Investing in a Multidimensional Market
Twenty-six years ago, the Financial Analysts Journal published our findings on the payoffs to stock market “anomalies” — stock price behaviors that were considered anomalous in the context of the efficient market hypothesis. We found the market to be permeated with a complex web of such price behaviors, reflecting the interaction of numerous fundamental and behavioral factors, as well as such institutional features as the regulatory environment.
Known anomalies at that time totaled about 25, but no one had considered them jointly. We were the first to recognize the importance of examining multiple anomalies simultaneously. We pioneered the disentangling of the return relationships among numerous anomalies, deriving “pure” returns to each one, independent of the influences of all other anomalies. Controlling for cross-correlations among anomalies provides a clearer picture of return–predictor relationships and distinguishes anomalies that are real from those that are merely proxies for other effects.
Our findings revealed a much greater dimensionality to the stock market than suggested by the one-factor capital asset pricing model (CAPM) or by previous studies that looked at only one or a few anomalies. A model with greater dimensionality is better able to explain the cross-section of stock returns. Moreover, we have found that the resulting purified returns to anomalies provide better predictions of stock returns than the results from analyzing each anomaly individually. As Harry Markowitz noted in his foreword to Equity Management: Quantitative Analysis for Stock Selection, “Such disentangling of multiple equity attributes improves estimates of expected returns.” This finding is confirmed in recent empirical work by Lewellen (forthcoming), who showed that using more factors improves the explanatory power of models that aim to predict returns.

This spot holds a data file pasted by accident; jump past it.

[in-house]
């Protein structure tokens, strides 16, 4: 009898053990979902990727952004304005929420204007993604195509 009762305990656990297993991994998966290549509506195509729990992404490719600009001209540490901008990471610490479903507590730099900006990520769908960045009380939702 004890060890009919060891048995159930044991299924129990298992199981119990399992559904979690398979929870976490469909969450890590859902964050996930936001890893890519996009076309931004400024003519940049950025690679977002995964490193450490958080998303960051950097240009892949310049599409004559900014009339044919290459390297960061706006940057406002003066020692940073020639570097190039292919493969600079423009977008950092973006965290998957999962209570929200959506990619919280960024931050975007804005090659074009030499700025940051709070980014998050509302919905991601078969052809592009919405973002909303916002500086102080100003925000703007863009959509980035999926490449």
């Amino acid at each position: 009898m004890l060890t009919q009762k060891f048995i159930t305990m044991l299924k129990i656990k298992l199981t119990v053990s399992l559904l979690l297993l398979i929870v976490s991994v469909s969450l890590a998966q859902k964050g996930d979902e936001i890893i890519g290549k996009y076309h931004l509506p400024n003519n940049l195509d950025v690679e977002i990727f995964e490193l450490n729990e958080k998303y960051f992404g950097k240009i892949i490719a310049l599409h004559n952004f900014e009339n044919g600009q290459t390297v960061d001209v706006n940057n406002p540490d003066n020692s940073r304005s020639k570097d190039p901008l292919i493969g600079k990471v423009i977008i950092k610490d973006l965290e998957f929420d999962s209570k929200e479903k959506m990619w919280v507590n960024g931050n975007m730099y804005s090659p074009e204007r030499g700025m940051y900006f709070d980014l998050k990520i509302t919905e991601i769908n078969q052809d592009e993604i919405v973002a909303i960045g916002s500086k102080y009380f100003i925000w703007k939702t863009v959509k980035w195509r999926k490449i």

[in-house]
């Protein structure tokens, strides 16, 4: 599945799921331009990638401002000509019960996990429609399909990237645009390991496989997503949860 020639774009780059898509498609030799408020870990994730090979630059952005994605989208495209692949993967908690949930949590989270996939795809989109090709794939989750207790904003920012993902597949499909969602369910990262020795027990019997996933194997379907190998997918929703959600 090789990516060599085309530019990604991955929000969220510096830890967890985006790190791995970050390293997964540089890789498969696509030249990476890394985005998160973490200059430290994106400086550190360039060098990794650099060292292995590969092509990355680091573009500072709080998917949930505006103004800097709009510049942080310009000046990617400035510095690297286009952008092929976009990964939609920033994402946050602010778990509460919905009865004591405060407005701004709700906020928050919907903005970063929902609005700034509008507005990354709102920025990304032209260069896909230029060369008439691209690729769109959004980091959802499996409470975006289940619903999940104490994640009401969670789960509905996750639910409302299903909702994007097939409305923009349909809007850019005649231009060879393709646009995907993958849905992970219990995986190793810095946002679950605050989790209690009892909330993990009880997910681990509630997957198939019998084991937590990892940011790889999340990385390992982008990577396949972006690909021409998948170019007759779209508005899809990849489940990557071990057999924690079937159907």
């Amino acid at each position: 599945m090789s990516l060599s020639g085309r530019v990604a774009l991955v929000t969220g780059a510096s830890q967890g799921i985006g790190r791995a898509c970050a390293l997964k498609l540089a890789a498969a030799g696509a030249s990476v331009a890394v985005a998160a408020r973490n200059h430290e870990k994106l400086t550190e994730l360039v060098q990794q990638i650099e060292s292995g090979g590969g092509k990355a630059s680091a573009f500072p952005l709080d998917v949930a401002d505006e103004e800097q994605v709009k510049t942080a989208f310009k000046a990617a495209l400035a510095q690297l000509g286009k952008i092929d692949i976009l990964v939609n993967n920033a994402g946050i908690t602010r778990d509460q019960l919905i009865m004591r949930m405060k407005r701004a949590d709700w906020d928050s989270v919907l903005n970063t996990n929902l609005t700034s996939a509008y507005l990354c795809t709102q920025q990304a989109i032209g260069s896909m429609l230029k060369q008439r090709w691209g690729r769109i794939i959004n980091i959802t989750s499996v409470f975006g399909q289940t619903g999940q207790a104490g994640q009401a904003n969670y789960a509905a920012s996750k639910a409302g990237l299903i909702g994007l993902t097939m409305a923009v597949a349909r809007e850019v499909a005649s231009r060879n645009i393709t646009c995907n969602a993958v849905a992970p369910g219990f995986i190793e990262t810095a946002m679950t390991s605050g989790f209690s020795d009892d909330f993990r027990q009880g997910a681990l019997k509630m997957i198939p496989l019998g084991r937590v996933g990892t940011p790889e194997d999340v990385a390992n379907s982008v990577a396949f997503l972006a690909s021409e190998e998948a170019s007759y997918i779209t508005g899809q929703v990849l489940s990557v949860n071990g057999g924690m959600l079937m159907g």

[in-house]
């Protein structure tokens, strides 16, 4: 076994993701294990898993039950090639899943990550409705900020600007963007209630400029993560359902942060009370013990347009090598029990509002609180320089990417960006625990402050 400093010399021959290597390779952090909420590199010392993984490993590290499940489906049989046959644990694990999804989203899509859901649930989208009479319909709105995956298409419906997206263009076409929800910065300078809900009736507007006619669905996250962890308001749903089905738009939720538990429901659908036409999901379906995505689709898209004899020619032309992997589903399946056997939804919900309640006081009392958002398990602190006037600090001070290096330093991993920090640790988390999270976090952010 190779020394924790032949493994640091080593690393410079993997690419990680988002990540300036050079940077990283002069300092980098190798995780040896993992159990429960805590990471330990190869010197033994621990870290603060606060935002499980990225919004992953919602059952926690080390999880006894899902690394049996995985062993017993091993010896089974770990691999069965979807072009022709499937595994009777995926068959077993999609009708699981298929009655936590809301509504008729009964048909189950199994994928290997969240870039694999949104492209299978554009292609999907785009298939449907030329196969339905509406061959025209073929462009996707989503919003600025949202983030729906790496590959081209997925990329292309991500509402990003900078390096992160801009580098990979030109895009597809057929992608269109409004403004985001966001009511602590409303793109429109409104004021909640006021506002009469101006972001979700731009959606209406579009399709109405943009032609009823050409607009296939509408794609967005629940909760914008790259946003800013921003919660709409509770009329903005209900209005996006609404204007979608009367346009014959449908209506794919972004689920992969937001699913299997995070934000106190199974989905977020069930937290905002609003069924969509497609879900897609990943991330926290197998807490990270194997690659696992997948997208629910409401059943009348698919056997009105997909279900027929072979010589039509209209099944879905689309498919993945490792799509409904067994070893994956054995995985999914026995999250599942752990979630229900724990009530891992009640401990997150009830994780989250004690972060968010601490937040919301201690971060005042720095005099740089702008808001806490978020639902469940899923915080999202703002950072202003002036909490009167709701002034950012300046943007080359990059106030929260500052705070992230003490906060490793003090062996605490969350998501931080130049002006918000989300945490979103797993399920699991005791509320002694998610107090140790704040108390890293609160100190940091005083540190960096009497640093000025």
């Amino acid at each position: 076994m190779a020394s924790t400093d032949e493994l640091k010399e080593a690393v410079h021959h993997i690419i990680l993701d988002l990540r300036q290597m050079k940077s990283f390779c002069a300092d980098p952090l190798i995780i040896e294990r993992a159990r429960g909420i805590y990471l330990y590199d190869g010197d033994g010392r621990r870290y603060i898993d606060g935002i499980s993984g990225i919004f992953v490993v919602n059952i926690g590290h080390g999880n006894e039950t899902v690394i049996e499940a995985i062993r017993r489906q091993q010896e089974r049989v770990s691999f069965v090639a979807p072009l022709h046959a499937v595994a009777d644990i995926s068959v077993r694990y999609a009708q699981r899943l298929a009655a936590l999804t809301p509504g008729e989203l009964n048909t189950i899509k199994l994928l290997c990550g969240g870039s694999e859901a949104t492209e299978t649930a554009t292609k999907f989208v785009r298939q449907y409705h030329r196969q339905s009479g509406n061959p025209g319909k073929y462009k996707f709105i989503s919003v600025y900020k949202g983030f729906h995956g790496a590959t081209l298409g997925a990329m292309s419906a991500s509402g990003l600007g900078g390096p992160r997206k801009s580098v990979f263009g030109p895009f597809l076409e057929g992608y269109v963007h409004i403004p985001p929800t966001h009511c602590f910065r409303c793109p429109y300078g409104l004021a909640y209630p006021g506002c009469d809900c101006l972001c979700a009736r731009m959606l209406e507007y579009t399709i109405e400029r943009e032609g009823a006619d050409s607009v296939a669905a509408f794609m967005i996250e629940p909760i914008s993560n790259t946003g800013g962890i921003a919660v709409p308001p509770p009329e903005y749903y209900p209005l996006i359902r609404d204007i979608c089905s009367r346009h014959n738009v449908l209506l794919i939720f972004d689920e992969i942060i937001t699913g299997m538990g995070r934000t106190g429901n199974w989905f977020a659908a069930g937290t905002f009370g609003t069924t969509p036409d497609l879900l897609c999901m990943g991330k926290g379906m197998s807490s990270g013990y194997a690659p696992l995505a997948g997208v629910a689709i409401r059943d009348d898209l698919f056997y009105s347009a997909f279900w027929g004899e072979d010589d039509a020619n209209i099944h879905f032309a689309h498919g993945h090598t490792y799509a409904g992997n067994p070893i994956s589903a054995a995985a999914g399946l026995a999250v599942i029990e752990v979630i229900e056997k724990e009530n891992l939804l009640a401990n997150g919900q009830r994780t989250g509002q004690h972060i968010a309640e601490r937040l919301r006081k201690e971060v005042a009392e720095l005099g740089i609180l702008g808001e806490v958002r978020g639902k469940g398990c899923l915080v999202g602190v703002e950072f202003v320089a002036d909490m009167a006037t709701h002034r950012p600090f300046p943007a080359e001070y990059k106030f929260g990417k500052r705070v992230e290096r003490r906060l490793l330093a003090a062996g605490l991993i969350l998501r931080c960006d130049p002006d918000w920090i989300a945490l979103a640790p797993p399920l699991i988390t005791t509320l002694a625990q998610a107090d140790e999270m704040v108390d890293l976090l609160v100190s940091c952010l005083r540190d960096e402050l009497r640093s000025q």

These findings raise questions about today’s investment trend toward “smart beta” strategies, which target a limited number of anomalies, or factors — such as small size, value, price momentum, and low volatility — that have performed well historically. Smart beta strategies assume a stock market in which a few chosen factors produce persistent returns. As we will discuss, this assumption is not a good approximation of what is observed in reality.
The Market’s Multidimensionality
Over the last few decades, researchers have uncovered hundreds of factors. But some of these factors can be dismissed because they cannot be replicated or they are unable to predict returns out of sample — either in other time periods or in other markets.
The significance of many of the remaining factors may also be questionable. For example, Harvey, Liu, and Zhu argued that many factors have been “discovered” because researchers frequently ignore the possibility that a certain number of factors are bound to show statistically significant results merely by chance. They suggested that given the large number of factors tested to date, using a t-statistic of 3.0, rather than the traditional threshold of 2.0, can help weed out factors that appear valid but are actually only the result of data mining or chance. Even with this more stringent standard, remarkable dimensionality exists in the market.
In our original research, we found that 9 of the 25 factors tested were significant, with at-statistic of 3.0 or higher, when the factor returns were purified via multivariate analysis. Our significant factors included low price-to-earnings ratio, but not low share price; the sales-to-price ratio, but not the book-to-price ratio; earnings surprises within the last month, but not in previous months; relative strength (price momentum); revisions in analysts’ earnings estimates; and return reversals. Small size was marginally significant. (The t-statistic for small size was 2.7. Given the small number of factors that had been tested up to that time, a t-statistic of this magnitude was arguably significant.) Contrary to the CAPM, market beta was not significant even during a bull market. Our list of factors covered most of the factors now included under the smart beta umbrella, and we identified as statistically significant several times the number of factors generally pursued today by smart beta strategies.